Excerpts from Jim Conrad's
Naturalist Newsletter

from the January 12, 2007 Newsletter issued from Sierra Gorda Biosphere Reserve, QUERÉTARO, MÉXICO

The reservoir next to which I camped over the weekend harbored hundreds of American Coots -- those blackish, ducklike birds with white beaks you see so often in open water. I say "ducklike" because they're not ducks. Coots don't have webbed feet or flattish beaks like ducks. Coots are in the Rail Family. You can see a coot at http://www.johnsonmill.com/images/American%20Coot.jpg.

Blue-winged Teal also populated the lake in smaller numbers. These are small, prim-looking ducks, as shown at http://www.virtualbirder.com/vbirder/stimac/BWTeal.jpg.

The two species sometimes mingled and when I saw them together I couldn't keep from philosophizing about their very different living strategies.

For, coots hang out in small, loose flocks, with each bird more or less doing his own thing. In a flock of three, one bird may be diving deeply for food, another may be preening, and the third signaling his mates with head-bobbing and calling while the mates seem to ignore him altogether. The smaller, more elegant-looking Blue- winged Teal, however, stay in tightly constituted flocks of 15-30 or more birds. They're nervously alert and fly away fast if anything looks suspicious. While coots seem content eating any aquatic vegetation they can stuff into their mouths, the teal appear to be more selective, apparently relishing aquatic insects and other invertebrates along with their aquatic-plant diet.

In other words, the two species formed a classic couple -- like the slob and the dandy, the flexible generalist and the finicky specialist, the unfocused liberal and the obsessive conservative. Once again Mother Nature shows that She doesn't favor one manner over the other, but She does insist on diversity.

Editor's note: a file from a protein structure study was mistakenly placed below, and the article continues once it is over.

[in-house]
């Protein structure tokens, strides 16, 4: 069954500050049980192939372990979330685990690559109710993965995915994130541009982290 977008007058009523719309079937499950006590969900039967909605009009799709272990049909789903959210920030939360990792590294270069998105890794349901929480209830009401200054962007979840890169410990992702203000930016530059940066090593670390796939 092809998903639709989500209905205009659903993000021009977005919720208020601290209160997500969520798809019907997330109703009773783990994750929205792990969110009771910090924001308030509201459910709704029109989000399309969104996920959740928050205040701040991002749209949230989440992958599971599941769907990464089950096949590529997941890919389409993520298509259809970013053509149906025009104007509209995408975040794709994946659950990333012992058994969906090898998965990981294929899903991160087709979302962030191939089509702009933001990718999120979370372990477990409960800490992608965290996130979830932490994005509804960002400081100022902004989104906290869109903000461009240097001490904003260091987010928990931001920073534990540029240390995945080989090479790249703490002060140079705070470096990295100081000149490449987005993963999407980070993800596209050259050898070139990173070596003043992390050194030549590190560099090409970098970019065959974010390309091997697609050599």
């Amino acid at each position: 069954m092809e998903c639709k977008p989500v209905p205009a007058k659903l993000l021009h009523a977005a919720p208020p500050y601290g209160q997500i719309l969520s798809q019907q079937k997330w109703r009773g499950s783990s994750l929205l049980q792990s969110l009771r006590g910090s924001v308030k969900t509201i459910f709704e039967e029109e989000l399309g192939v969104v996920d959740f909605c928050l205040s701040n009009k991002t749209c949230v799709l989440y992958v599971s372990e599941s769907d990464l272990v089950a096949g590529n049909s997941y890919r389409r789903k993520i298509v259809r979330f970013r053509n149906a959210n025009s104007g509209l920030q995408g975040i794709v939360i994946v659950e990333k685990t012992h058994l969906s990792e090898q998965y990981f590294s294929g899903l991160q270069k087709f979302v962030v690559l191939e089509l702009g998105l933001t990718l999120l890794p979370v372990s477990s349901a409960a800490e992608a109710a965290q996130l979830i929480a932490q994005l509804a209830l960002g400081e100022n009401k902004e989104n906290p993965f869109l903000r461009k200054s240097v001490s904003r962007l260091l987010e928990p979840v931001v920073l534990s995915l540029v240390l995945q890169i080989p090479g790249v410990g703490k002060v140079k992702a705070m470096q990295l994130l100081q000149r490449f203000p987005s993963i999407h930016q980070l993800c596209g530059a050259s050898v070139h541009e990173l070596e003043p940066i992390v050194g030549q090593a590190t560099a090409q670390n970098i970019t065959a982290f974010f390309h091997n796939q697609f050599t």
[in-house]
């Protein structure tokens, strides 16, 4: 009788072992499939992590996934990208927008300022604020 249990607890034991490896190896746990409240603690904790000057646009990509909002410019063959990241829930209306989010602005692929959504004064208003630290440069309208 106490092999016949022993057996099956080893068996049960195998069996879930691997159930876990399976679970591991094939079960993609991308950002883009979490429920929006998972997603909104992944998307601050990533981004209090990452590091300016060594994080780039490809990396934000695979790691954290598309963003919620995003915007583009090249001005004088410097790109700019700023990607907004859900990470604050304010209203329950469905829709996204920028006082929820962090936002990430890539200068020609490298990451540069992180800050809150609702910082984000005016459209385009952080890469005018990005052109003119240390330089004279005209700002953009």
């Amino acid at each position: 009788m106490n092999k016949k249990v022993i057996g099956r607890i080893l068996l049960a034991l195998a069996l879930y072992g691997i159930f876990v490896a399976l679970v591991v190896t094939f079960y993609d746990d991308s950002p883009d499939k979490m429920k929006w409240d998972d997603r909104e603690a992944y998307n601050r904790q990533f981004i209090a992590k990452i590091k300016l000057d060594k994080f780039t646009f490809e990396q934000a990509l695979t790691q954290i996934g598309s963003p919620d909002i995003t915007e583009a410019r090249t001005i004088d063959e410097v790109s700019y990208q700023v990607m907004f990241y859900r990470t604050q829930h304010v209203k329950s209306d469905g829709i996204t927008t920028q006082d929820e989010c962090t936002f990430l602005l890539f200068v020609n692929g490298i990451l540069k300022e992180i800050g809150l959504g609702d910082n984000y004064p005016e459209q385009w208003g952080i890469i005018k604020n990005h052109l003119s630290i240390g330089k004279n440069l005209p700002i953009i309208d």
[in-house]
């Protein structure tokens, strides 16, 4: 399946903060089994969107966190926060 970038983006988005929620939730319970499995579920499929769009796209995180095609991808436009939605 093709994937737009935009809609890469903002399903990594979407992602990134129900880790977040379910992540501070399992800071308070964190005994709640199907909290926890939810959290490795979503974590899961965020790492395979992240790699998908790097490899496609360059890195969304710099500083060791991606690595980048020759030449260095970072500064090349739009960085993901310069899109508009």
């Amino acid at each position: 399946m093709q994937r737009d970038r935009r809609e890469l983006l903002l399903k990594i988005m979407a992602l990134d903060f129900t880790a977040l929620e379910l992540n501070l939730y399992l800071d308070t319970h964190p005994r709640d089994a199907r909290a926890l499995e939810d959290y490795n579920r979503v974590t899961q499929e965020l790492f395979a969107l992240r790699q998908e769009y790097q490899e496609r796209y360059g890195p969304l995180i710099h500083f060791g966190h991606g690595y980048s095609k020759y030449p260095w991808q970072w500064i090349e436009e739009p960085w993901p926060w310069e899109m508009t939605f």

Sometimes the teal in their methodical foraging uprooted aquatic vegetation that the coots then opportunistically ate. Some coots seemed to hang around the teal just for the free scrounging. Since there was plenty of aquatic vegetation to go around I almost got the notion that the coots were freeloading just for the fun of it!

At dusk when there was hardly any light left a good number of coots drifted into a little inlet near my tent where they roosted. It was too dark for me to see but it sounded as if they climbed onto shrub limbs emerging from the water.

During the night sometimes a coot would erupt into the kind of nasally squeaky, rattling and clucking heard by clicking on one of the audio icons at the page bottom linked to here.

There was a nearly full moon last weekend. What a pleasure lying in my tent with its open-web top while the moonlight flooded in, crickets chimed, frogs croaked, and those good-ol'-boy coots out there whooped it up in the moonlight.